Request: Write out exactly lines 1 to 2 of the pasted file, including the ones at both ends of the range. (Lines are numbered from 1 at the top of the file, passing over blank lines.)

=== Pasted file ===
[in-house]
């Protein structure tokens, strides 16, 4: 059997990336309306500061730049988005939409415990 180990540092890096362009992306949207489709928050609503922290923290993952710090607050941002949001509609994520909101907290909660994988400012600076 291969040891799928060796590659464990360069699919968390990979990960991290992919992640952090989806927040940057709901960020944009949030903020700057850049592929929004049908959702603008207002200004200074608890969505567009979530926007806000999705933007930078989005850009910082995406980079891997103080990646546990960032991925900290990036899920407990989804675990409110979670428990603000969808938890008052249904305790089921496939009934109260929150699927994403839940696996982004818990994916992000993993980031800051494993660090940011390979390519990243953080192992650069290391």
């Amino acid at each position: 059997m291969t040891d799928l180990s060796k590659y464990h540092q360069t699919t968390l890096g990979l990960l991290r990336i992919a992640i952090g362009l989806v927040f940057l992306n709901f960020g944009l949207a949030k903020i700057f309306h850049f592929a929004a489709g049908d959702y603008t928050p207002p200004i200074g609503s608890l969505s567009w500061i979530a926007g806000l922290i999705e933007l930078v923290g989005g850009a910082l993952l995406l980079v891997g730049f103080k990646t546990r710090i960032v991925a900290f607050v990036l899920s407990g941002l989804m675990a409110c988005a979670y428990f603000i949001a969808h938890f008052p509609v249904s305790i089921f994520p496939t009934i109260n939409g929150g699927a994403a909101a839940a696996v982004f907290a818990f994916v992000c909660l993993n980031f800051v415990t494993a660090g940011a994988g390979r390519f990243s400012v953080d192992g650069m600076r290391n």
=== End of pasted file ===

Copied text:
[in-house]
């Protein structure tokens, strides 16, 4: 059997990336309306500061730049988005939409415990 180990540092890096362009992306949207489709928050609503922290923290993952710090607050941002949001509609994520909101907290909660994988400012600076 291969040891799928060796590659464990360069699919968390990979990960991290992919992640952090989806927040940057709901960020944009949030903020700057850049592929929004049908959702603008207002200004200074608890969505567009979530926007806000999705933007930078989005850009910082995406980079891997103080990646546990960032991925900290990036899920407990989804675990409110979670428990603000969808938890008052249904305790089921496939009934109260929150699927994403839940696996982004818990994916992000993993980031800051494993660090940011390979390519990243953080192992650069290391």